No, I did not teach him that. In fact, only in the last maybe about seven or eight years has my husband really been open to learning the things that I teach other people. So he went to outside sources. There's a great program called ACA. It's adult children of Alcoholics and dysfunctional families, and they do a tremendous amount of inner child healing work, but it's done in a twelve step way. 

00:17:38 – Jen Riday Oh, nice. That sounds great. 

00:17:45 – Anne Fraser
That was a place where he did a lot of healing work and also therapists and also coaches. And my husband wound up going to the same transformational workshop that I went to at some point. So a lot he did a lot of work. I did a lot of work.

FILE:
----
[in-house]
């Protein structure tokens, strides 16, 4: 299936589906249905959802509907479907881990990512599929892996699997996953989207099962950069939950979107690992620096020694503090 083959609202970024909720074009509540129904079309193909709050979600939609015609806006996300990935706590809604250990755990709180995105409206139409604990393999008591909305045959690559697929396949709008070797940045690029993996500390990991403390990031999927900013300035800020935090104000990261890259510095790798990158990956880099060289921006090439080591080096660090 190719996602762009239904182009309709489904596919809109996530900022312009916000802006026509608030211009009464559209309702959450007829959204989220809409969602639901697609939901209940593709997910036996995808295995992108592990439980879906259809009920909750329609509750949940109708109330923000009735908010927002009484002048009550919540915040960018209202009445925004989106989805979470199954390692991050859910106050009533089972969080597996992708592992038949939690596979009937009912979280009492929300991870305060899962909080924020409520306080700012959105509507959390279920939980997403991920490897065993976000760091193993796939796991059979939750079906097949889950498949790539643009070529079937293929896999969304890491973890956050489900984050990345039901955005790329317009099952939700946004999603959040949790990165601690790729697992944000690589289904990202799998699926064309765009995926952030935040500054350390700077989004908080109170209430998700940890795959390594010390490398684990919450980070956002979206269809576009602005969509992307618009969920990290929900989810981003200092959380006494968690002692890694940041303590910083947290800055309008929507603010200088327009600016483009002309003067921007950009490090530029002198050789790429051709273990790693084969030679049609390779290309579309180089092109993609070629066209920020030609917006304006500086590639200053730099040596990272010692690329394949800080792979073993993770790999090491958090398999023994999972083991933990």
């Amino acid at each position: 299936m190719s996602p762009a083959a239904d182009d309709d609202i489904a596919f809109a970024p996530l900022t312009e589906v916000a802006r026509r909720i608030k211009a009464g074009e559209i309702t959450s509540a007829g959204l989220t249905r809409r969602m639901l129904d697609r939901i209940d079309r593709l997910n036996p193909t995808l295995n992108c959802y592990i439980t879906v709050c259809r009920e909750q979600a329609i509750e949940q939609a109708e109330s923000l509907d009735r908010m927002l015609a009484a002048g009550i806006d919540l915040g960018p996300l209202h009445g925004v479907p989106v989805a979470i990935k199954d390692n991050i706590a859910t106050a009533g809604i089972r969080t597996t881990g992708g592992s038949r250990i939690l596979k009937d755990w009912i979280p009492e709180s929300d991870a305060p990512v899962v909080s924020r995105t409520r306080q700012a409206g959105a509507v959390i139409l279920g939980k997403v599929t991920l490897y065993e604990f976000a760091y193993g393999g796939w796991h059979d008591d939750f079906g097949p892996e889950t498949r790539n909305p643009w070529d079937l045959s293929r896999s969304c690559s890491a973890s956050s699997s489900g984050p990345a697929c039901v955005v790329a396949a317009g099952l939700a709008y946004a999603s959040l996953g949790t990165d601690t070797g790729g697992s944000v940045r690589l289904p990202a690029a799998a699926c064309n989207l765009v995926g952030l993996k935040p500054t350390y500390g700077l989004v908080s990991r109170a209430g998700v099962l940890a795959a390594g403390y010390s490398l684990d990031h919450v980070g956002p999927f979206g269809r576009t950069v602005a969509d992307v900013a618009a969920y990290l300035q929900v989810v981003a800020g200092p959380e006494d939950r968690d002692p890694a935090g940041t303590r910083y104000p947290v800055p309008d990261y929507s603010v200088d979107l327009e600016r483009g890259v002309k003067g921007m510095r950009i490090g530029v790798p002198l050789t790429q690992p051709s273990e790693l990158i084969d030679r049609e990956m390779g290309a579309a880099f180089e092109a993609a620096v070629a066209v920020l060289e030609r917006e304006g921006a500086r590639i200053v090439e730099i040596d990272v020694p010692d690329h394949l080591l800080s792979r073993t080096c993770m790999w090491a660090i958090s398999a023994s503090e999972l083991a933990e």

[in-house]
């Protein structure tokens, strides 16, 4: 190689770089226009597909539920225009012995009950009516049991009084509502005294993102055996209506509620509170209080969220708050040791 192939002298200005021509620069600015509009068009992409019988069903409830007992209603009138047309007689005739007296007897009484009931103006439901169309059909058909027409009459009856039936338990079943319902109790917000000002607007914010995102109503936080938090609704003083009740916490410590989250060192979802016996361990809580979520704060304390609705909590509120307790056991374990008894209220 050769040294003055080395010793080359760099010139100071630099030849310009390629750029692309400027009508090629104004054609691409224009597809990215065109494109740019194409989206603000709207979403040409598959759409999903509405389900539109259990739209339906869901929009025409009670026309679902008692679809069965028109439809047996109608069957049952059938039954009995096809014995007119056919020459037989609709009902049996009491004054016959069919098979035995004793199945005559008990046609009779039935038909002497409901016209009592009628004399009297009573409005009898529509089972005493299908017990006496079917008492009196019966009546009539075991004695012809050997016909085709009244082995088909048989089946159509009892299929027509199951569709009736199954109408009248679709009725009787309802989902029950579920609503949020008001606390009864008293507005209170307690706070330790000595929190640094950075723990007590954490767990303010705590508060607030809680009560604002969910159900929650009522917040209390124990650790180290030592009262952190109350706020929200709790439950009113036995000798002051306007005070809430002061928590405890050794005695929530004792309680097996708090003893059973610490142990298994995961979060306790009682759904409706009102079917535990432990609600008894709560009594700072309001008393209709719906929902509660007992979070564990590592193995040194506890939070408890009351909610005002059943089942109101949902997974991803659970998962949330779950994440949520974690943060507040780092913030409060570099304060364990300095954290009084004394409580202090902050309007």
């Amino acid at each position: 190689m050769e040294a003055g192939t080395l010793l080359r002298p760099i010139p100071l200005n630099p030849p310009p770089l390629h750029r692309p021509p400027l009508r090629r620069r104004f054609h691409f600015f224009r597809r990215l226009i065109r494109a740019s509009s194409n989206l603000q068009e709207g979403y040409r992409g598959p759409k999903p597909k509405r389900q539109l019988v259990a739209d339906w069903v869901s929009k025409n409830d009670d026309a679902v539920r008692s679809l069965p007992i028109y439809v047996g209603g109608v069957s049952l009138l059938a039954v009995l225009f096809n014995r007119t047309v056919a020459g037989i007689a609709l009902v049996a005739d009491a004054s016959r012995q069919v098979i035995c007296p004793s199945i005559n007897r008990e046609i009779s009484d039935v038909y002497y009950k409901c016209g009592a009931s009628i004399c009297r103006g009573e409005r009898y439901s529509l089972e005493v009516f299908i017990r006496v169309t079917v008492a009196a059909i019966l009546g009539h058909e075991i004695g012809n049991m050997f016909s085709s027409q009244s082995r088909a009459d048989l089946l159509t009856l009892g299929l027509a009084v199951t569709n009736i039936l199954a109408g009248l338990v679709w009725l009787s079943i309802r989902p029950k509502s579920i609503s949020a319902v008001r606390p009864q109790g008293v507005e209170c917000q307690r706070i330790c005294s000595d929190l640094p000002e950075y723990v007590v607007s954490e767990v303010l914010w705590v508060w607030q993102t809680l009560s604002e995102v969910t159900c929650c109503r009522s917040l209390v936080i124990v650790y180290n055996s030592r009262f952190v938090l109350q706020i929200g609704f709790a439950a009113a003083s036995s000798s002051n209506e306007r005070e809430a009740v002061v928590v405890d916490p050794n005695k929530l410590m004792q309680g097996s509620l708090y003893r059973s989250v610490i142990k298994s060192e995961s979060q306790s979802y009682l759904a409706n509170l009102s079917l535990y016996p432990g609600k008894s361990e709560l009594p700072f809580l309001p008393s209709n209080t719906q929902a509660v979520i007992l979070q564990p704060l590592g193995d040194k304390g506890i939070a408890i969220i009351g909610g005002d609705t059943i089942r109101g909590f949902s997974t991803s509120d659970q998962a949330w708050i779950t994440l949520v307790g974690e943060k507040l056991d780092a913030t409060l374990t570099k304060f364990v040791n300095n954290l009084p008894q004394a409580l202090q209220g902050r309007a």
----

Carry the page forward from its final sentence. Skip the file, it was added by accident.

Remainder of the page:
00:18:01 – Jen Riday
Now, I'm curious what convinced him? Did you have to put your foot down and say, look, I'm not staying in this marriage until you do some work? Because I've heard a lot of women have to get to that point. Did you have to do that? Or what got him to go to that first therapist or that first meeting? 

00:18:15 – Anne Fraser
No, I didn't really say that. I was a little bit scared to say that, to be honest with you, because I still had some down deep inside, we all carry our little fears with us. And my fear was if I said, I'm not staying, then he actually might not leave. So I was a little bit insecure to say that, if I'm being 100% transparent. But I did talk to him and say, I think we would benefit from going to some marriage counseling. And then once we got in the door, it was like, okay, you know what? He needs to be here. Okay. Deal with his stuff, and then you need to come back in and work together. Yeah. It's really a journey.